Nikki Stratton, granddaughter of USS Arizona survivor Donald Stratton, also presented the town at its Sept. 15 council meeting with a piece of the battleship as a gift that she said would bind her, the town and the submarine together as family.
Nikki Stratton said she hoped Gilbert will help create a legacy that will last for generations.
“Gilbert, Arizona, is a place where the past and present collide in harmony with each other, a place where the new USS Arizona and her crew could call home, a community that is full of people who love their country, military and especially their veterans,” Nikki Stratton said. “Gilbert offers the best of both worlds: small-town America with a dash of city appeal.”
Nikki Stratton first made the formal request in a letter to former Mayor Jenn Daniels and the Town Council on the occasion of the town’s centennial July 6. She traveled from Denver to appear before the council Sept. 15 to make the invitation in person.
The USS Arizona battleship was sunk in the Japanese attack on Pearl Harbor on Dec. 7, 1941, pushing the United States into World War II. Donald Stratton survived with burns over 65% of his body. He died in February, leaving only two survivors from the ship alive.
Navy officials asked Nikki Stratton to be the submarine’s sponsor right after her grandfather’s funeral. The Navy had announced in December plans to launch two Virginia-class, fast-attack submarines named after ships lost in the attack, the USS Arizona and the USS Oklahoma.
Independently of Nikki Stratton’s designation as ship sponsor, Gilbert’s newly formed veterans and military advisory board expressed interest in Gilbert becoming the municipal sponsor in a June letter to Daniels. Nikki Stratton quickly endorsed the idea when she learned of it from Council Member Bill Spence, a retired Navy lieutenant commander and council’s liaison to the veterans committee.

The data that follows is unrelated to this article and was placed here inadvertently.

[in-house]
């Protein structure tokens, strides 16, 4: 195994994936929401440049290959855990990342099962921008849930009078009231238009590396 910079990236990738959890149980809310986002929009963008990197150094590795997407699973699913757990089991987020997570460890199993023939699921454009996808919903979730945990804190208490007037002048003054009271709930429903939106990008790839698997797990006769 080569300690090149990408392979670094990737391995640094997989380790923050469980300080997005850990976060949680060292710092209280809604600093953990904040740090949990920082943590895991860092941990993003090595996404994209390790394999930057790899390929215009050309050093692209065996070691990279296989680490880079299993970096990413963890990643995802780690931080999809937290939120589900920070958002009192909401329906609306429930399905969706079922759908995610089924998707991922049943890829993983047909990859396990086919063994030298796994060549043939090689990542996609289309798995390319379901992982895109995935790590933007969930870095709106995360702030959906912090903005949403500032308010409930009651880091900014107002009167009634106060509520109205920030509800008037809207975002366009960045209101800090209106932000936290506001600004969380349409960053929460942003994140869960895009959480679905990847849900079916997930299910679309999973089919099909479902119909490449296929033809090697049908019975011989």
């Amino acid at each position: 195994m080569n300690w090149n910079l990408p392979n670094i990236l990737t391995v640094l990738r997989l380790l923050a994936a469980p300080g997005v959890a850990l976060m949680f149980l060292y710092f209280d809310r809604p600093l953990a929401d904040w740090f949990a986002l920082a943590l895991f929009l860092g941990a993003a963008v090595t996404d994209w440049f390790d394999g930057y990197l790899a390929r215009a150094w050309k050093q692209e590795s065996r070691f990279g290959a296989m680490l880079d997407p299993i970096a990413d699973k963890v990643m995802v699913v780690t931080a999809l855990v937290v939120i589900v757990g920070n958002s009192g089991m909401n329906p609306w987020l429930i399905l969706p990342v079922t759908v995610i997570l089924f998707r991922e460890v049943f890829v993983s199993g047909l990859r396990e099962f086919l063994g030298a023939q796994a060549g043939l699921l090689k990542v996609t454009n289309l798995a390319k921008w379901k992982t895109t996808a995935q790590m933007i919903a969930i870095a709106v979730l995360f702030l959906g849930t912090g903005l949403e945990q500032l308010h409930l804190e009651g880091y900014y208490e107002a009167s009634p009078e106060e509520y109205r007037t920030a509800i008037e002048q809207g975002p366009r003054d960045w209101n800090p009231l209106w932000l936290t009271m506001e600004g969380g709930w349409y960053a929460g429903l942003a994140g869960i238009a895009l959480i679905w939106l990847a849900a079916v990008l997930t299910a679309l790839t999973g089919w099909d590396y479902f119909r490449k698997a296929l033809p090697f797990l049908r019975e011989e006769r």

“So many sailors on the USS Arizona grew up in towns like Red Cloud, Nebraska (Donald Stratton’s hometown), and Gilbert, Arizona, and other smaller one-horse towns with maybe one stop sign or one stoplight,” Nikki Stratton told council. “Towns like these forged our country into the incredible nation that it is today.
“And so my search began for a place that embodied that 1941 fighting spirit and a place my grandfather, if he were here, would be proud to call home. And so I found Gilbert, and Gilbert found me.”
The town’s role would be as a ceremonial hometown to the crew and “the center of gravity and representative voice for all the people of the great state of Arizona,” according to Nikki Stratton.
Any activities associated with sponsorship would be underwritten by the nonprofit Navy League of the United States Phoenix Council, which would handle fundraising and run all monies through a Navy League commissioning committee’s limited liability corporation, Jake McManus, president of the league’s Phoenix Council, told council.
McManus said the commissioning of the Arizona will be one of the bigger Naval commissionings to ever happen because of its namesake battleship.
Nikki Stratton’s invitation came as part of a board presentation to council on its activities. The board was formed in May.
Board Chairman Les Presmyk told council it was working in its first year to form three subcommittees, one on veterans events, another for the USS Arizona and a third on veterans’ well-being.
Presmyk said the board recommends accepting Nikki Stratton’s invitation to be the submarine’s municipal sponsor.
Mayor Scott Anderson said council could take no formal action on the invitation Sept. 15 as such action was not part of the agenda, but it would be considered at a future date.